State of Google As of 2016: AI, Mobile, Auto – For Real?

As a user, it’s hard not to notice that these days, Android apps such as Google Now, Maps, Waze, or Contacts, are increasingly integrated behind the scenes in a way that reduces friction and just surfaces up the information you need when you need it. This often happens with little to no explicit user input, which can be spooky at times, but it works. Black Mirror and Her are warning us not to fall for it, but I’m sure we’ll let the computer overlords take over anyway because it’s just too convenient and we’re just too lazy.

Thus taking for granted that for better or worse, we’re not going to opt out from being babysat by AIs, here are some notes on where’s Google at.

First off, let’s backtrack for a minute. Since the late 2000s I felt that the quality of Google organic (desktop) search results was on a steady declining slope. Self-proclaimed efforts to fight spammers and content farms often rang like lip service. In practice it seemed the company was happy to milk its quasi-monopoly and let the user experience of its core product slide. In the process, Google contributed to effectively drive the “traditional” and indie web into the ground, buried under endless content marketing native advertorials and the Taboola/Outbrain plague of 2014. No wonder everyone started to use ad blockers.

It became obvious that 2010s-Google was excited about radically new technology (e.g. self-driving cars) as well as distracted by its competition (e.g. chasing Facebook’s tail with Google+), and dropped the ball on core search.

However, in the past couple of years, I’ve been more and more satisfied by the Android user experience. The introduction of material design in 2014 was a big step, and Android 6.0 was another big one in 2015. This got me increasingly convinced that “beyond search / beyond desktop” was a real tectonic shift and not just hype. Since I live in an emerging country (Chile) it’s even more prevalent because for many people here, their smartphone is their computer. And most people have a smartphone.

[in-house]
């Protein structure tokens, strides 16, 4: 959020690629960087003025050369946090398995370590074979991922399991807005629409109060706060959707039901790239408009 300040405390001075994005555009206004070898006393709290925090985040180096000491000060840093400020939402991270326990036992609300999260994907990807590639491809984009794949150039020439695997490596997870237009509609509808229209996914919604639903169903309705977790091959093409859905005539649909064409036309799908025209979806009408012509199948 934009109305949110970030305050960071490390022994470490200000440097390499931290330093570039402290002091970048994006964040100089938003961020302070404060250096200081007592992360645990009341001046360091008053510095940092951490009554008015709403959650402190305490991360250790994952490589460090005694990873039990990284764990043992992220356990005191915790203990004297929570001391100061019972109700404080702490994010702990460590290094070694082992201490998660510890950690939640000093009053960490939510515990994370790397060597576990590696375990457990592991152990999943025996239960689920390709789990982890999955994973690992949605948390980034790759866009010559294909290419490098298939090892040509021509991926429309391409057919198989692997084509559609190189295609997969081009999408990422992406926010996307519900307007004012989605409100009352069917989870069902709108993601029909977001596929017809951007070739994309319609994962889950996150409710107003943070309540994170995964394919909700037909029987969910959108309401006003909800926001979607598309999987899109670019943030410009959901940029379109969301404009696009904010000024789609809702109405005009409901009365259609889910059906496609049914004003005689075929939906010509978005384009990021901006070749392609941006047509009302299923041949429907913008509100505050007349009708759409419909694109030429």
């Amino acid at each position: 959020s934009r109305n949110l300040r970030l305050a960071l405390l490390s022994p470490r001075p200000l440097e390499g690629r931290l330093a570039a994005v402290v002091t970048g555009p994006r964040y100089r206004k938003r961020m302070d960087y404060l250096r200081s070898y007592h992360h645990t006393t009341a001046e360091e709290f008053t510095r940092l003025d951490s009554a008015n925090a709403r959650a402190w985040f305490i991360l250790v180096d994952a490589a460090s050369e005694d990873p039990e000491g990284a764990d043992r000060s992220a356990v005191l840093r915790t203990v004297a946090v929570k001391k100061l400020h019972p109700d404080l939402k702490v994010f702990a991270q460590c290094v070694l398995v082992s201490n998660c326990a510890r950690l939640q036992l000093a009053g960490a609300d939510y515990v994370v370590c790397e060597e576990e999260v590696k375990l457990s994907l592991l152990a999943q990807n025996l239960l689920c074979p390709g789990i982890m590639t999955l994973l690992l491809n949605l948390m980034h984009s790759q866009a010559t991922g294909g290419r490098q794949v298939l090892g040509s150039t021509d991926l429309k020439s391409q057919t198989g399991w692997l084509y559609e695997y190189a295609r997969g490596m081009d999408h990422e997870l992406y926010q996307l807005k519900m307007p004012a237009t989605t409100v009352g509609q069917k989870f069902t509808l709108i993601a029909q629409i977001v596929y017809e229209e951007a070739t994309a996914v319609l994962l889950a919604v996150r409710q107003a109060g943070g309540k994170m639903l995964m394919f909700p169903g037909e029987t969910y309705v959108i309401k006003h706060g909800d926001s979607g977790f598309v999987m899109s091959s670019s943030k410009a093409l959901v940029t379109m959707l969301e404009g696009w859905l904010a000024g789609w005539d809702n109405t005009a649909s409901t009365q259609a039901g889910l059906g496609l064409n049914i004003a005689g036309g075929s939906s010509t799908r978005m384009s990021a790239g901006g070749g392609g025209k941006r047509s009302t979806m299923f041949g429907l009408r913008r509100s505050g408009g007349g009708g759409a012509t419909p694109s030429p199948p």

Right when Google started to follow the likes of IBM or Microsoft as another complacent, out-of-touch incumbent, it became an interesting company again. So here are some pointers about their 2016 I/O event:

  • Some people argue that Google is playing me-too (e.g. copying the Amazon Echo). Sure, but I believe Google, after having lost its way as I described above, is again focused on building the superior mouse trap.
  • Android Auto is an application to watch to see how Google’s coopetition with car manufacturers pans out. On the surface it may not look like it’s essential, but in reality I believe getting this right will save many lives. Face it, people will interact with their phone while driving. So this needs to work in the most seamless, eyes-stay-on-the-road way. This is where delivering a superior and dependable UX is literally a matter of life and death. We’ve come a long way already. Just a few years ago mobile Google Maps didn’t even prevent the screensaver from kicking in after a few minutes.
  • Google Now evolves into an Assistant that will blend in with chat between humans. It’s already pretty easy to, say, embed a Google Maps link into a WhatsApp conversation, and it’s extremely convenient to do so. People will lap this stuff up. Again, if done right this will make a big difference while driving.
  • Android N will come with multi-window support, something key to a real multi-tasking feel.
  • Good entries from Benedict Evans  and Steven Levy in Google and AI.
  • Finally, Ben Thompson has a good post on Google’s go-to-market gap, at a strategic level:

“[A]ny time spent using the increasing number of Google products that rely on machine learning-based artificial intelligence — translation, voice and image recognition, and yes, search — quickly make it obvious just how much better Google is, and, thanks to the copious amount of data at the company’s disposal, how much better they are likely to become. The problem is that in today’s world being the best may not be enough. […]

The problem is that as much as Google may be ahead, the company is also on the clock: every interaction with Siri, every signal sent to Facebook, every command answered by Alexa, is one that is not only not captured by Google but also one that is captured by its competitors. Yes, it is likely Apple, Facebook, and Amazon are all behind Google when it comes to machine learning and artificial intelligence — hugely so, in many cases — but it is not a fair fight. Google’s competitors, by virtue of owning the customer, need only be good enough, and they will get better.”

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